Business

Telkom consoles 'anxious' staff

Read time 6min 30sec
Telkom CEO Sipho Maseko has appealed to staff not to feel disheartened or anxious amid a turnaround strategy and media reports of massive job cuts.
Telkom CEO Sipho Maseko has appealed to staff not to feel disheartened or anxious amid a turnaround strategy and media reports of massive job cuts.

Telkom boss Sipho Maseko has appealed to staff to keep their eyes on the prize - turning the company around - amid the threat of possible job cuts and immense pressure on the company to up its game in 2014.

This comes after news of extensive job cuts made headlines last week as the state-owned company is under pressure to improve - both in terms of financial performance and business conduct.

Industry eyes are on Telkom now as it embarks on a turnaround strategy and is compelled to comply with the June Competition Commission settlement, intended to put a stop to what was determined to be anti-competitive behaviour by the company between 2005 and 2007.

Consolatory communication

On Friday, Maseko sent out staff communication around media reports citing looming large-scale job cuts - which he said probably induced a sense of anxiety among employees.

"While I can't predict the future, I can unhesitatingly say the 12 months that lie ahead will be demanding. Challenges await, of this we can be certain. We will have to be on top of our game and tackle the issues that influence our business with focus and purpose if we are to unlock our full potential," wrote Maseko.

Referring to a media article quoting him as saying he plans to "fire as many as 1 000 managers" - and mentioning further job cuts over a period of five years - Maseko wrote: "It is unarguably so that Telkom's financial performance is indicative of the tough environment. Even though we've succeeded in stabilising the business, our earnings remain under pressure. We, therefore, have no choice but to continue optimising internal costs, improving productivity, growing revenue and responding to customers' needs."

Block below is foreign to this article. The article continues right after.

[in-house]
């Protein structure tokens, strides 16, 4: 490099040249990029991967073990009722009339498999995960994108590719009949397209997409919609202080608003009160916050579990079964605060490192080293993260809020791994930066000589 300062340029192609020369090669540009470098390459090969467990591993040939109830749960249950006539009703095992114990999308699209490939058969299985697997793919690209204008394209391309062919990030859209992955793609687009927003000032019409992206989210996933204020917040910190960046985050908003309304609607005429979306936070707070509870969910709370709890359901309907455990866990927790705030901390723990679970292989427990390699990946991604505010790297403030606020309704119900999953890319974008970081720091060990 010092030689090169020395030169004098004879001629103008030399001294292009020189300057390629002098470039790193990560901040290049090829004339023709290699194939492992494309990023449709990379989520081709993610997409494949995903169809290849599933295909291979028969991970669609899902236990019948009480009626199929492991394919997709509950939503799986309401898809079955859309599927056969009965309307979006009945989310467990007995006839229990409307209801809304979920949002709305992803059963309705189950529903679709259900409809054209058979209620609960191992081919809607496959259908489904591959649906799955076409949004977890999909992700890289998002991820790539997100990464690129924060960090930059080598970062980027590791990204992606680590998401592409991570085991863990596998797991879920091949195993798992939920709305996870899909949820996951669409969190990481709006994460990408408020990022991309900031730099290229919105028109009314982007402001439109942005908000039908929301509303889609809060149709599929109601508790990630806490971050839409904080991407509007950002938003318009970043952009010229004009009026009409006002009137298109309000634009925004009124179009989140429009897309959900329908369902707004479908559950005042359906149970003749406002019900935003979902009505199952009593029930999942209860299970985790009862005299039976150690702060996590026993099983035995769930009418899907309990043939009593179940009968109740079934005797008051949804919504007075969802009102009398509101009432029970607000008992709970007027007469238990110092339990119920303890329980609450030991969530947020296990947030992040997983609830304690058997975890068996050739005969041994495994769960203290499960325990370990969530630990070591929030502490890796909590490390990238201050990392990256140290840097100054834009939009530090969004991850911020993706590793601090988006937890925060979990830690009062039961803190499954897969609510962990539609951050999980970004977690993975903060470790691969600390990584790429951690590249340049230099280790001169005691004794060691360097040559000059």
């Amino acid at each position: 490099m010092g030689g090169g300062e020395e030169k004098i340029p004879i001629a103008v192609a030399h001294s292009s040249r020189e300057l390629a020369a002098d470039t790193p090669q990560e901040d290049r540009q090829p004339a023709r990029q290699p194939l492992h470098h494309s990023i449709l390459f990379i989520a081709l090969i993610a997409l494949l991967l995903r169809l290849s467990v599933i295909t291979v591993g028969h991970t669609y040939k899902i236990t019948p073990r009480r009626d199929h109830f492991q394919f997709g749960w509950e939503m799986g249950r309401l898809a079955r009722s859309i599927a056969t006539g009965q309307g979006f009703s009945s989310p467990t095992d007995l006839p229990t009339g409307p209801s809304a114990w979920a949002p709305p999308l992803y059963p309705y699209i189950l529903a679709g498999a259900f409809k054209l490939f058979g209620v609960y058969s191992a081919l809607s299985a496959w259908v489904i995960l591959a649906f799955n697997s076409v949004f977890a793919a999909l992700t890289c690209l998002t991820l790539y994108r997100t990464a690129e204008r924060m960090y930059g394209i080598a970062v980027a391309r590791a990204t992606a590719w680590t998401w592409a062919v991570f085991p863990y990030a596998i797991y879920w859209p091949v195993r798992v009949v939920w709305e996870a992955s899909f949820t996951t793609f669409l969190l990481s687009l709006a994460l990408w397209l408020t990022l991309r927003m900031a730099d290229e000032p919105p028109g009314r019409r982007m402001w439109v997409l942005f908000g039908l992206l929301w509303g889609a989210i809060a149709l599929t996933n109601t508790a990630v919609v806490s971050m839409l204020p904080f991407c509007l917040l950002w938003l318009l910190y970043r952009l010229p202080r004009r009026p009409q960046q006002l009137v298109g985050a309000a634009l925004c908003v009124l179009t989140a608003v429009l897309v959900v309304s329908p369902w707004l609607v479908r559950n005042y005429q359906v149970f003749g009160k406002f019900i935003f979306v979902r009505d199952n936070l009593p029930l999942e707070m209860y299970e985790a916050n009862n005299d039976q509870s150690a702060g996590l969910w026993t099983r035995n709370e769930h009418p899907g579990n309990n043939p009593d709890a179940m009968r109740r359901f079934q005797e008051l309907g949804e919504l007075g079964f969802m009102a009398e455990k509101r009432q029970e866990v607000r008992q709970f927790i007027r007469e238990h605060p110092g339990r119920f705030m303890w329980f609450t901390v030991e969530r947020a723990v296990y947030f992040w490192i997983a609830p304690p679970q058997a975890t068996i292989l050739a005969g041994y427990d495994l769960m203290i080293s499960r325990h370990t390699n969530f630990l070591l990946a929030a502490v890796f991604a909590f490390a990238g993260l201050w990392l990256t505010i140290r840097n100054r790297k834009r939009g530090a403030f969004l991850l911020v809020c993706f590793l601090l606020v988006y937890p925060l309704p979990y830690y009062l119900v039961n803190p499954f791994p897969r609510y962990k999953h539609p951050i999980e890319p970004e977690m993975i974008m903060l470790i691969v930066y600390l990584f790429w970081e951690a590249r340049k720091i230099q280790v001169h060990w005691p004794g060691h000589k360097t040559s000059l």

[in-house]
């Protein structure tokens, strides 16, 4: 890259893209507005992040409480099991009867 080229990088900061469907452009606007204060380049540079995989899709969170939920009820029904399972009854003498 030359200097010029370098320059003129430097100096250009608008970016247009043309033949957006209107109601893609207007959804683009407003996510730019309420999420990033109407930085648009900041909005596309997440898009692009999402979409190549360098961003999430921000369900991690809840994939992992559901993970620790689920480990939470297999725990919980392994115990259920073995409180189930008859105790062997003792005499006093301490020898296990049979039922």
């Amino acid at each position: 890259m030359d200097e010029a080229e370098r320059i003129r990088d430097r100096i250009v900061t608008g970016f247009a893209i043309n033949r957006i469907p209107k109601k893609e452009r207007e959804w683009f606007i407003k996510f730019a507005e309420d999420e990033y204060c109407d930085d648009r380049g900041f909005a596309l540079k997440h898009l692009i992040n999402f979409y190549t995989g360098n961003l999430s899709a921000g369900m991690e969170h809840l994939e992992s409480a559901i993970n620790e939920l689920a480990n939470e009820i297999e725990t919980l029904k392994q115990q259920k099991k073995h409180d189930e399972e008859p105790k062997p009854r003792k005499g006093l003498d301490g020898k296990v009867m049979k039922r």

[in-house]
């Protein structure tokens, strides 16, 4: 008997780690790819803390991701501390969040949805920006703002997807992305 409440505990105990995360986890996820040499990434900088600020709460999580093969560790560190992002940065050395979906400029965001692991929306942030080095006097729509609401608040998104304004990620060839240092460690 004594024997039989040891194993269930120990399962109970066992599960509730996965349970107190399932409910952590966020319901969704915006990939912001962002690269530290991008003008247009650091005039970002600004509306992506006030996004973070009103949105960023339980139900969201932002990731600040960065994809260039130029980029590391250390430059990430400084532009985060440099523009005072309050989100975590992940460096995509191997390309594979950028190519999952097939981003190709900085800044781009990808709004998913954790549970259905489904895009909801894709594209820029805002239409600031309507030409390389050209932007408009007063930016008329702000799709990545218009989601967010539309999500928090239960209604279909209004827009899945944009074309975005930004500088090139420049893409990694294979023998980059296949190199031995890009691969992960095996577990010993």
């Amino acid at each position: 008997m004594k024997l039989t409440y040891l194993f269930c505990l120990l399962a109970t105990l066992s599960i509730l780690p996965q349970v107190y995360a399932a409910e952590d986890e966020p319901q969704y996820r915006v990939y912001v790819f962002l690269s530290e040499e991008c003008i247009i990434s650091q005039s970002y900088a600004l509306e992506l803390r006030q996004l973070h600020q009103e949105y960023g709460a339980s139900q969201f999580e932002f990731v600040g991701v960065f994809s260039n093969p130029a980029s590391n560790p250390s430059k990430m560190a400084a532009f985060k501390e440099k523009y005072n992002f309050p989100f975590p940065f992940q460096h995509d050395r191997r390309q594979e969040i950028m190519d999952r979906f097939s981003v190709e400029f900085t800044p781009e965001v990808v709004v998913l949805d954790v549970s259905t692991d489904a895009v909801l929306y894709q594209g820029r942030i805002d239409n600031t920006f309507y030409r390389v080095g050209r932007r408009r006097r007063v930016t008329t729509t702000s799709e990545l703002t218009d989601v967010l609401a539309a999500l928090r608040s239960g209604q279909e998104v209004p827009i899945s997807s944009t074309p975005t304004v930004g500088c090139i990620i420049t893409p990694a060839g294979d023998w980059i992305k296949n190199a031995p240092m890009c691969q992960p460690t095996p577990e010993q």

He went on to say the said article, however, created an impression that a reduced workforce was "cast in stone" - and says the company is merely in discussion over this, "but no decision has been taken".

Maseko has assured staff that Telkom would not proceed with job cuts in a reckless manner. "We will also not proceed without first discussing it with organised labour in the right forums. Also, staff will not learn of something as important as this in the media. It goes without saying that you will be kept in the loop at all times.

"So do not feel disheartened or anxious. Focus on your job and contribute to the company's well-being by doing what is expected of you to the very best of your ability."

He makes it clear the company's turnaround programme will continue "unabated", adding: "Stabilising the company is not the end of the journey, it is just the beginning."

Wholesale/retail divide

One of the issues the Competition Commission focused on was the functional separation of Telkom's wholesale and retail divisions to curb what was determined to be anti-competitive behaviour by Telkom that resulted in margin squeeze for first-tier Internet service providers (ISPs).

In a separate e-mail to staff on Friday, headed "Wholesale/Retail separation: Code of Conduct to provide guidance", Maseko said Telkom had adopted a new policy - the Competition Settlement Code of Conduct Policy. The 25-page document essentially provides guidance to employees on their interactions with each other, and with other licensed operators.

A brief background on the Competition Commission's ruling against Telkom:

Over the period 26 June 2005 to 19 July 2007, Internet Solutions, the Internet division of MultiChoice Subscriber Management Services, Verizon and the Internet Service Providers' Association (ISPA) submitted complaints against Telkom to the Competition Commission for investigation.
The Competition Commission found Telkom "had engaged upon a so-called 'margin squeeze' by exacting from other licensed operators that are first tier ISPs or, in the case of Diginet access lines, their customers" excessive pricing.
Telkom subsequently agreed to cease anti-competitive conduct - where it had not already done so - within six months of confirmation of the ruling (18 July 2013). In line with this, Telkom had to implement a functional split of its wholesale and retail operations.